If Dave Belisle has to drive to South Williamsport, Pa. in order to set the record straight about the Barrington Little League team that earlier this week found itself caught in the crosshairs, he’s more than prepared to get into his car and head south.
With the Little League World Series set to begin on Thursday, Belisle doesn’t want to see Rhode Island’s latest representative to set foot on the sport’s biggest stage, subjected to extra scrutiny and become a target for all the wrong reasons. Let’s make sure the focus remains on what takes place on the field, not on a serious claim that on the surface comes off as a classic case of sour grapes.
“I’ll make my presence felt if I have to,” said Belisle when reached on Wednesday, “but I don’t think that’s going to be the case.”
The shine of what Barrington accomplished in capturing the New England regional last Saturday was slightly tarnished when the manager of the Goffstown, N.H. Little League team went to the local newspaper and claimed that Barrington stole signals. Goffstown was the team that was defeated by Barrington with a berth in the 2019 Little League World Series hanging in the balance.
Belisle was in Bristol, Conn. for the New England championship game, sitting in ESPN’s broadcast booth. From the vantagepoint of an individual who guided Cumberland American to two LLWS berths (2011, 2014) and has provided an inspirational soundtrack based on his memorable speech following the conclusion of Cumberland’s 2014 World Series run, Belisle labeled the accusations from the Goffstown camp as shocking and unfortunate.
From Belisle’s vantage point, there was no bad blood, nor any sign that trouble was brewing prior to last Saturday. In accordance with his ESPN duties, Belisle stayed in the same Bristol complex as the Little League participants from the New England and Mid-Atlantic regions. He got to know the players and coaches on a personal level – it was a treat for Belisle to chat with a coach behind the cage while batting practice took place.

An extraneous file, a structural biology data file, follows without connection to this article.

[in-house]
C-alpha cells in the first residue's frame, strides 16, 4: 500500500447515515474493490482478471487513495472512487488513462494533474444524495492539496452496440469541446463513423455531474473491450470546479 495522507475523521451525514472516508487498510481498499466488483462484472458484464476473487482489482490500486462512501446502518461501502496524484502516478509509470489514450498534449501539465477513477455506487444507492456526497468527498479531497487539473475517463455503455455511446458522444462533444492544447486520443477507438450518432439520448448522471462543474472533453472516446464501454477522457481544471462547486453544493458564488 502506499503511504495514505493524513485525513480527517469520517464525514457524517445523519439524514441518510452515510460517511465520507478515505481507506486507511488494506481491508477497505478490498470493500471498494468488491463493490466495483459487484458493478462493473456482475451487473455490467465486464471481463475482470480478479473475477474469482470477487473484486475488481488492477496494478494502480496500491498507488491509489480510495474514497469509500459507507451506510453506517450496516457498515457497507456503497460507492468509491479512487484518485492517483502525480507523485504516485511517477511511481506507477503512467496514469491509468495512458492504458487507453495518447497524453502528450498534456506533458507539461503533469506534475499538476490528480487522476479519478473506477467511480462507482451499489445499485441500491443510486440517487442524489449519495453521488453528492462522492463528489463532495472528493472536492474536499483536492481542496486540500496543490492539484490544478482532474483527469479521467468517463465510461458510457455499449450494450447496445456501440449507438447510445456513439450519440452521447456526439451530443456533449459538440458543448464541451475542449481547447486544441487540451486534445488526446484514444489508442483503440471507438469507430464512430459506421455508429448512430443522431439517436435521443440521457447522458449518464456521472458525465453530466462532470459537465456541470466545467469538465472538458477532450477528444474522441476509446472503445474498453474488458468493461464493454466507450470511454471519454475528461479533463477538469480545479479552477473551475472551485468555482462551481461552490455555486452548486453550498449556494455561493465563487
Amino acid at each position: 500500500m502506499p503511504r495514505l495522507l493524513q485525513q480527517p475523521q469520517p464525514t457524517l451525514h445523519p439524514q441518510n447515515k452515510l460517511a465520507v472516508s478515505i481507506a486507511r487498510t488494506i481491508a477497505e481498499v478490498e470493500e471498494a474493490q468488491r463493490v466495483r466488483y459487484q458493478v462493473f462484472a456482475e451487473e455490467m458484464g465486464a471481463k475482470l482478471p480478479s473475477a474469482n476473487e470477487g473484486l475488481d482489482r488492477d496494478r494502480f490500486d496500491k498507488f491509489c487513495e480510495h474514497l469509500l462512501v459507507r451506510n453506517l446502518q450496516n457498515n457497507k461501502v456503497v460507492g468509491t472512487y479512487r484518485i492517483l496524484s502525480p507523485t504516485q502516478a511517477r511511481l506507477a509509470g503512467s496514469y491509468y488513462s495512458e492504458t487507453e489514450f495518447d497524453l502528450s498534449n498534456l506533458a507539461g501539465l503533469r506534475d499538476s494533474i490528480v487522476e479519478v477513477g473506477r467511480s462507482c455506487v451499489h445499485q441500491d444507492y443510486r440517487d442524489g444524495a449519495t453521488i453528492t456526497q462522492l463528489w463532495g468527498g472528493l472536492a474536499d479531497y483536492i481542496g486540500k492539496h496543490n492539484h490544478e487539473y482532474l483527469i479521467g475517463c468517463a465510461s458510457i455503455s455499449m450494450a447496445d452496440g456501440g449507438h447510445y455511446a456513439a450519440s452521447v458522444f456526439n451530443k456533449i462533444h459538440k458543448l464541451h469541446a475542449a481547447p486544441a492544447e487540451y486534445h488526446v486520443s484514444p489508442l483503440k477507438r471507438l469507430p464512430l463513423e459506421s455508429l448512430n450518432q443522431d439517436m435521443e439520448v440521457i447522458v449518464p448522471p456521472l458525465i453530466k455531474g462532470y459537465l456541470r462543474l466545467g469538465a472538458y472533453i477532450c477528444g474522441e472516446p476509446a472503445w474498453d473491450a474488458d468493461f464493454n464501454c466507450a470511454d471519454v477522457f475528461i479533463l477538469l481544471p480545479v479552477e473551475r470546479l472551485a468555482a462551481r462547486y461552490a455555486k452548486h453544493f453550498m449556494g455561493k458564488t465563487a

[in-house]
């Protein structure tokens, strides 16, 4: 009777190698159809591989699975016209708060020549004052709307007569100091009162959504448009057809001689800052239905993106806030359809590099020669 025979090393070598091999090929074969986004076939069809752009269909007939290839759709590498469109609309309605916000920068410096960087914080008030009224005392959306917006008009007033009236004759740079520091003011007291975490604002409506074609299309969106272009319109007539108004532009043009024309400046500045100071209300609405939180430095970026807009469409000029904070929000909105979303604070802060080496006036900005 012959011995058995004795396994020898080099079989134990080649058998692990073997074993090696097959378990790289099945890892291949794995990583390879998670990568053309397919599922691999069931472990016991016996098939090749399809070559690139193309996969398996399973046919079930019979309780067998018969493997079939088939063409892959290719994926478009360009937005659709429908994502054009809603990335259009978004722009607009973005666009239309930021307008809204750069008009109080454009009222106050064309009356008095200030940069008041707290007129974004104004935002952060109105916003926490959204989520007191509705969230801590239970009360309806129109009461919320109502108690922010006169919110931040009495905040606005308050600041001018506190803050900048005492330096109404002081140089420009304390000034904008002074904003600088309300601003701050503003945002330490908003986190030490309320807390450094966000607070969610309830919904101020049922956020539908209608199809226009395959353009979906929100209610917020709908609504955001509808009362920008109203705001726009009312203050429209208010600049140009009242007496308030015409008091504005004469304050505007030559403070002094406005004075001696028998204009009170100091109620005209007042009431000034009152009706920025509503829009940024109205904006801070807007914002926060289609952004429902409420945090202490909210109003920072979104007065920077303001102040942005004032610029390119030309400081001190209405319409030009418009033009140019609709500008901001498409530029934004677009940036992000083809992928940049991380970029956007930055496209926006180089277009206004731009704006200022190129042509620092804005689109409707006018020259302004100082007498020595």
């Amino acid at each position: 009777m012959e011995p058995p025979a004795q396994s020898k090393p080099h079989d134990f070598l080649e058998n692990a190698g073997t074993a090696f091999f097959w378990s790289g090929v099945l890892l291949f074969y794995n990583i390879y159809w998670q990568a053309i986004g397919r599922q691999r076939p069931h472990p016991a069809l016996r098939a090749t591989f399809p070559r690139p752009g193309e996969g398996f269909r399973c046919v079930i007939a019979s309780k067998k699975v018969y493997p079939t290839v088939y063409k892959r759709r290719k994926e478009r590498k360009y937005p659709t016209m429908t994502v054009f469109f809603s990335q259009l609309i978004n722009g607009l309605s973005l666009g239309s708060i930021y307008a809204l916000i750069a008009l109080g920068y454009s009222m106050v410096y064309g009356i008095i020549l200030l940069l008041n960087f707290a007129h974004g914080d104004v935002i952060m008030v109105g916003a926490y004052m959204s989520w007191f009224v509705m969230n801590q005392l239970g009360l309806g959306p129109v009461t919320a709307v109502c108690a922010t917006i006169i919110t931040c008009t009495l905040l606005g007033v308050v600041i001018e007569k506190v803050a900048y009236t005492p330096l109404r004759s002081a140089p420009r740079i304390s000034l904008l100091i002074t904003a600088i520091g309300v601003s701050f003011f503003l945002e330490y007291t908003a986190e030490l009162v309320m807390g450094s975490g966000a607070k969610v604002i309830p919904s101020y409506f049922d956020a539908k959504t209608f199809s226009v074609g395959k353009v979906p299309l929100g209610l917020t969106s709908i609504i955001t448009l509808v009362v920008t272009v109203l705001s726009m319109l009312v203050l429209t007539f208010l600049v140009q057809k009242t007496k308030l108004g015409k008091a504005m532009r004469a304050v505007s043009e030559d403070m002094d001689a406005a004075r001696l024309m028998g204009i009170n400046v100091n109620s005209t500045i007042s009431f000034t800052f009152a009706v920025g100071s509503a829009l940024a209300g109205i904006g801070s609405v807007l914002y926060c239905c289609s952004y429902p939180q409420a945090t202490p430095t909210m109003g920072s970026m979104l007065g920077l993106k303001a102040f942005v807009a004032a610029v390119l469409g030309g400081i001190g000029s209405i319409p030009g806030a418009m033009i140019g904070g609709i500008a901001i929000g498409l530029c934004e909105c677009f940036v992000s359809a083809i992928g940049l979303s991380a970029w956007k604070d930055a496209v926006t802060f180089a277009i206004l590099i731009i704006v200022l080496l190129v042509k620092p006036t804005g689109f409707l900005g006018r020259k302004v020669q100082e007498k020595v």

“There was nothing but positive things to say about the experience. I had an unbelievable ride in terms of what was going on,” said Belisle.
Setting the scene of what led New Hampshire to respond in the fashion that they did, Belisle noted that the home-plate umpire on Saturday held a conference with Barrington manager Chris Promades after one his players, Owen Pfeffer, was clapping while standing on second base.
Promades went out to talk to Pfeffer. The conversation was brief and to the point, with the coach asking his player if he was giving signals to his teammates in the batter’s box. Once it became clear that Pfeffer had no idea what Promades was talking about, the umpire issued a warning that at the time was believed to have put the issue of breaking one of baseball’s unwritten rules to bed.
“It was a good move by the umpire. He thought something was up and wanted to nip it in the bud. Everything was done properly. It’s also a good teaching moment as far as why something like stealing signals is frowned upon,” said Belisle. “If you know (Pfeffer) you know he’s an emotional kid who wears his heart on his sleeve. He was definitely in-character, but he was told to stop.”
At the discretion of the umpire, anything that comes up after the warning is issued would result in an automatic ejection. There weren’t any issues after Saturday’s brief stoppage, hence the impression was given that everything was kosher. Then came the article in the New Hampshire Union Leader, which Belisle characterized “as a misinterpretation of the Barrington Little League team. It was quite the accusation.”
What’s erupted in the days since the article came out is a series of rebuttals and claims that Barrington didn’t violate any sportsmanship codes, with Belisle leading the charge. Belisle saw the Barrington team several times prior to the New Englands and offered a concrete reason why their innocence should not be doubted.
“If they did it … (Cranston Western manager Garry Bucci) is the best. He would have definitely caught on to anything that was going on,” Belisle said, referencing a team that Barrington faced in the R.I. state tournament. “It was pretty innocent until the article came out. I was shocked to see that. If (Goffstown) felt something serious was going on, they should have pointed it out to Little League administrators. You don’t go to the newspaper or tell the parents that (Barrington) is cheating. They’re just going to run with that and use that as an excuse.”
Belisle understands if the Barrington coaching staff has their guard up but feels the storm that was created by Goffstown will be a moot point come Thursday.
“The coaches are doing a good job of deflecting everything. The players are having a good time, but this has come up and they have to answer questions that they can’t believe they have to address,” said Belisle. “If Little League baseball says it’s a non-issue, then it’s a non-issue. They are pretty thorough when it comes to their rules as far as what should and what shouldn’t happen.”
Follow Brendan McGair on Twitter @BWMcGair03